The Power of Content Writing

The Power of Content Writing

Everybody wants their content to be viewed, but with marketing messages competing for attention more and more vigorously, the simple truth is that even fantastic content goes unnoticed. However good your content might be, your audience is spending a significant amount of their time elsewhere.

This can be a trying situation, so what is the alternative? The great news is, like most of life's challenges, this one can be treated with some laughter. Rational, enlightening content will elevate your brand to another level, however, the true challenge will be to humanize it.

Whether we like it or not, the digital world is fueled by the power of amusement, whether this be sport, movie, music, fashion and whatever else we think of as entertainment. Sure, this category of content may not be intellectually stimulating, but there's a reason why it exists: people love being entertained. As per Craft, Buzzfeed's monthly unique visitors were reported to reach a 165 million in January 2018, and a big chunk of that content is perhaps trivial at best.

As businesses, we want to construct a loyal and durable audience, so it is essential to achieve balanced content advertising. A good combination of entertaining content and also the more significant stuff will ensure that your audience gravitates towards your articles, creating a deeper sense of trust in your brand along the process. When people are hooked, your other contents will stand a much greater likelihood of getting noticed.

Simplify the content marketing code

These days we spend unlimited amounts of time searching through social media channels. The biggest challenge that we're faced with as brands would be to convince our viewers that we are worth spending time on.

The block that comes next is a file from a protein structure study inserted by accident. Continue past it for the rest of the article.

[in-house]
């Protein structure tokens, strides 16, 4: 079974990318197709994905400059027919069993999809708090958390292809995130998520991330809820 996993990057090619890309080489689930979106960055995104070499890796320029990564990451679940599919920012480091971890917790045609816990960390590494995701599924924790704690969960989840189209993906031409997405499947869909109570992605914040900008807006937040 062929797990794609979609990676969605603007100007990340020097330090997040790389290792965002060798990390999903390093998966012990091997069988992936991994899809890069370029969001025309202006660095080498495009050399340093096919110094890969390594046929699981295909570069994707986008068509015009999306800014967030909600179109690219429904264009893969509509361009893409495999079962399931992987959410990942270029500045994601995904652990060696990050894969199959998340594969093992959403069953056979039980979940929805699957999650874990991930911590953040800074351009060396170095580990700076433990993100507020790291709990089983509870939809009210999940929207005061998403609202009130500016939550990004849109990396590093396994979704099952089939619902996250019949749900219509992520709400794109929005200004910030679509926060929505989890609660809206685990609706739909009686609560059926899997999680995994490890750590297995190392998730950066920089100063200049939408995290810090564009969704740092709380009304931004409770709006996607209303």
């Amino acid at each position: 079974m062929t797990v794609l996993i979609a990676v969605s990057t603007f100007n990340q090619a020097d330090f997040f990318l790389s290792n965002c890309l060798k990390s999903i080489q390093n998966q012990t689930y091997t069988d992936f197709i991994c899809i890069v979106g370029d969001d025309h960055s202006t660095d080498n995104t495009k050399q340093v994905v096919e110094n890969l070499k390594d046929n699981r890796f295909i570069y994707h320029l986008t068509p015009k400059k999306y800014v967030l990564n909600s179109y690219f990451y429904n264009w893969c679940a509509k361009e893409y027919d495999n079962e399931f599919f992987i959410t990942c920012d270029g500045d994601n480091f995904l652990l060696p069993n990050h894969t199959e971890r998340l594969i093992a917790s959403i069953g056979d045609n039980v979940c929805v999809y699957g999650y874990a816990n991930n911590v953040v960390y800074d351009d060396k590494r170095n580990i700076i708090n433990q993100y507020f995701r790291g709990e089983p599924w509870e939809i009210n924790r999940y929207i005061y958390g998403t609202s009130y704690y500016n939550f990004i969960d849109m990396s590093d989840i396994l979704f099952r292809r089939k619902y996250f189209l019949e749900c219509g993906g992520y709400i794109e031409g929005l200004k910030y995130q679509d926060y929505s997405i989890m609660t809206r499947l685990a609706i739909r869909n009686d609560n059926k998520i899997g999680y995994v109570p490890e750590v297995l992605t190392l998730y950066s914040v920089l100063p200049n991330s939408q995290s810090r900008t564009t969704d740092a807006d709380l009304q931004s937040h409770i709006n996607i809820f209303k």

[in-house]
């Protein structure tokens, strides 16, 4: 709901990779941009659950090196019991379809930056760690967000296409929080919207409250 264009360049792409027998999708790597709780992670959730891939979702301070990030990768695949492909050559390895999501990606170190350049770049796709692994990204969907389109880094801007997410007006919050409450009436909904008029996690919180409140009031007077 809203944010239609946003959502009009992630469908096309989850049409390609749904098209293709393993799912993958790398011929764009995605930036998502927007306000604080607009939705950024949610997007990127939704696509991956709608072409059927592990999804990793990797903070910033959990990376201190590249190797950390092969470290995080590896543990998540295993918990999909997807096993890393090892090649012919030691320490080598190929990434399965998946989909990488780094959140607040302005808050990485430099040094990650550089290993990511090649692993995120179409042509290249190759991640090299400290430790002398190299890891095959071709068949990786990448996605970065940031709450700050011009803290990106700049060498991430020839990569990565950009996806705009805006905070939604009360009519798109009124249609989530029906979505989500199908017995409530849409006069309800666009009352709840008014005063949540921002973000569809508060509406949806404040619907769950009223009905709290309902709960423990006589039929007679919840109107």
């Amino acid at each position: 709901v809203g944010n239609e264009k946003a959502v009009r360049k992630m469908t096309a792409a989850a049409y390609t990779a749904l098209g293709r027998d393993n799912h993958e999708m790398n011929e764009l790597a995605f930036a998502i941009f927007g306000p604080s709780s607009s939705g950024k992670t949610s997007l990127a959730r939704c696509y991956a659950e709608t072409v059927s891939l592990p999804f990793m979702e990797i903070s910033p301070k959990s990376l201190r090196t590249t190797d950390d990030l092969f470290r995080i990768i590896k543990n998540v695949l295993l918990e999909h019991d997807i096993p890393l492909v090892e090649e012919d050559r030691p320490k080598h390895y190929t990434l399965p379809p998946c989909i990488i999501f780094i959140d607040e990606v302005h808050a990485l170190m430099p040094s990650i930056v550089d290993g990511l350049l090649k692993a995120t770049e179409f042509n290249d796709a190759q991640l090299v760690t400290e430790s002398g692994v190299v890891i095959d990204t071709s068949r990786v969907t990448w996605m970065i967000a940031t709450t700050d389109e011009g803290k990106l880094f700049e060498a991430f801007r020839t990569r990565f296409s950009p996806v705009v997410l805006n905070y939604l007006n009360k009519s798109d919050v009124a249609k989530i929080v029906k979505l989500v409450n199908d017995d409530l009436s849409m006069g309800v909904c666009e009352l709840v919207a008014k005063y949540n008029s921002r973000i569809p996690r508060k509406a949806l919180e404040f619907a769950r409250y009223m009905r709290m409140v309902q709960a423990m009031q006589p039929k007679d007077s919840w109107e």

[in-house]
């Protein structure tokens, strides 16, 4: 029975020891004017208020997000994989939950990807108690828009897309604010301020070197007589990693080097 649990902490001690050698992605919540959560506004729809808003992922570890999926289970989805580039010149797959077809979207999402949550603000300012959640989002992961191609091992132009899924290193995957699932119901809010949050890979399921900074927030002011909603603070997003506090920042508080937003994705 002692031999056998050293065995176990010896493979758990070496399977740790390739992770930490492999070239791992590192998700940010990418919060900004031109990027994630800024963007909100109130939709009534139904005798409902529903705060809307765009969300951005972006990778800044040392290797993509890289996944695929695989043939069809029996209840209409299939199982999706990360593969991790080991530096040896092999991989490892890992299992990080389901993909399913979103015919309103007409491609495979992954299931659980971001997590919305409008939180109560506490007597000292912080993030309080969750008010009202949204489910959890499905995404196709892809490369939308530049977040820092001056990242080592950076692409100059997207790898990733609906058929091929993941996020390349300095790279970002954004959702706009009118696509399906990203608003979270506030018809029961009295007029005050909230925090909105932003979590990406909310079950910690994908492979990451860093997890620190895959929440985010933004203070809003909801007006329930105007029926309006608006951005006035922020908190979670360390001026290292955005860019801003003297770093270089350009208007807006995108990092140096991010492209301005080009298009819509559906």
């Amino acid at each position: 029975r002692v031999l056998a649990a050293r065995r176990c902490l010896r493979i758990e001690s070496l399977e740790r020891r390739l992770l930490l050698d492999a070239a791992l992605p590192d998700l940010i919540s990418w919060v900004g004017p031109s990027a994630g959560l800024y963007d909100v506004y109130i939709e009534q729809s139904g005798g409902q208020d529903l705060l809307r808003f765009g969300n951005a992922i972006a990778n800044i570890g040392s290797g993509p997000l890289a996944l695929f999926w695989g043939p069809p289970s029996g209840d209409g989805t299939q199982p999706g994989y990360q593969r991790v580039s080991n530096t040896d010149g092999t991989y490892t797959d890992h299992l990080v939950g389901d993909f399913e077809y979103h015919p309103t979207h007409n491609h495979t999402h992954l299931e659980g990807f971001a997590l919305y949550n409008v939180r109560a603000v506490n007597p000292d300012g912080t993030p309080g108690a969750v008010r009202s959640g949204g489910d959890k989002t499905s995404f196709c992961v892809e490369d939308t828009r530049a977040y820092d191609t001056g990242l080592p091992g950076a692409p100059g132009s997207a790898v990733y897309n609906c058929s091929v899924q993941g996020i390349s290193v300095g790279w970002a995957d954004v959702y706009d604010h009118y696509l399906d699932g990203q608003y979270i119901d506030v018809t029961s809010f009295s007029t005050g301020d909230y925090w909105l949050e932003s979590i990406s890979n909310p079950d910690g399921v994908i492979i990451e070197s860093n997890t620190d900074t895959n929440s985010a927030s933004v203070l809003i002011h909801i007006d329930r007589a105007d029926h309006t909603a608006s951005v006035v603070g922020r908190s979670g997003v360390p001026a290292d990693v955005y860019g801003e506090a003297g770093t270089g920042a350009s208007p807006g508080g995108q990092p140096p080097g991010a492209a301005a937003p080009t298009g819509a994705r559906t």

A while back I had a fascinating conversation with Mark Schaefer, writer of a few of my favorite books, The Content Code. Even though it was a year or two back, the dialogue remains applicable now, and I remember that Schaefer emphasised, "I think we're in the toughest time to be in advertising. It's harder since the channels are so fragmented, audiences are fragmented."

With diverse social platforms on hand, our viewers are exposed to endless decision-making every second of the day. Discussing the customer journey, Schaefer pointed out we are not just competing with other companies, we are competing with anybody who posts online articles, regardless of if it's on their Snapchat accounts or YouTube. So, forget focusing on extended content or short content, as Schaefer says, focus on the right content.

Mix and match your content and media channels

Your audiences don't all consume content in the same manner. Audiences will continue to become fragmented, so the important thing is to align with each section and ensure that your content appeals to individuals on a single level.

Schaefer attracted my attention to the fashion industry, describing "How do you get attention in the fashion company? You've got to make something consistently new, always conversation-worthy, visual, beautiful, bold." Of course, we are not all showcasing fashion, but we ought to be innovatively showing the gist of our brands in every angle. If we are likely to understand like the fashion industry, we ought to be reworking our past content and looking for new designs and trends, weaving them to creating content that will rise to the best.

Strike a pose

Think of Vogue. We often appear to wonder whether magazines will endure the test of time, nevertheless Vogue manages to crush these doubts every time they release something new. Most impressively, while producing the most modern, digital types of articles, they never lose the nature of what they are. It's pretty impressive that a magazine that began in 1892 now generates consistently shareable, relevant content; always surprising and hooking their viewers through social media, while leading them back to the magazine itself.

A perfect illustration of this is the celebrity interviews within their magazine; normally lengthy, detailed pieces. Nevertheless, these pieces are currently followed by online micro-content, such as shareable Q&A videos, fostering awareness and enticing their own viewers to get it. Basically, their online content is a catalyst for selling magazines.

If you can surprise your audience or even just make them laugh, you're one step closer to becoming something which people are invested in , and believe in.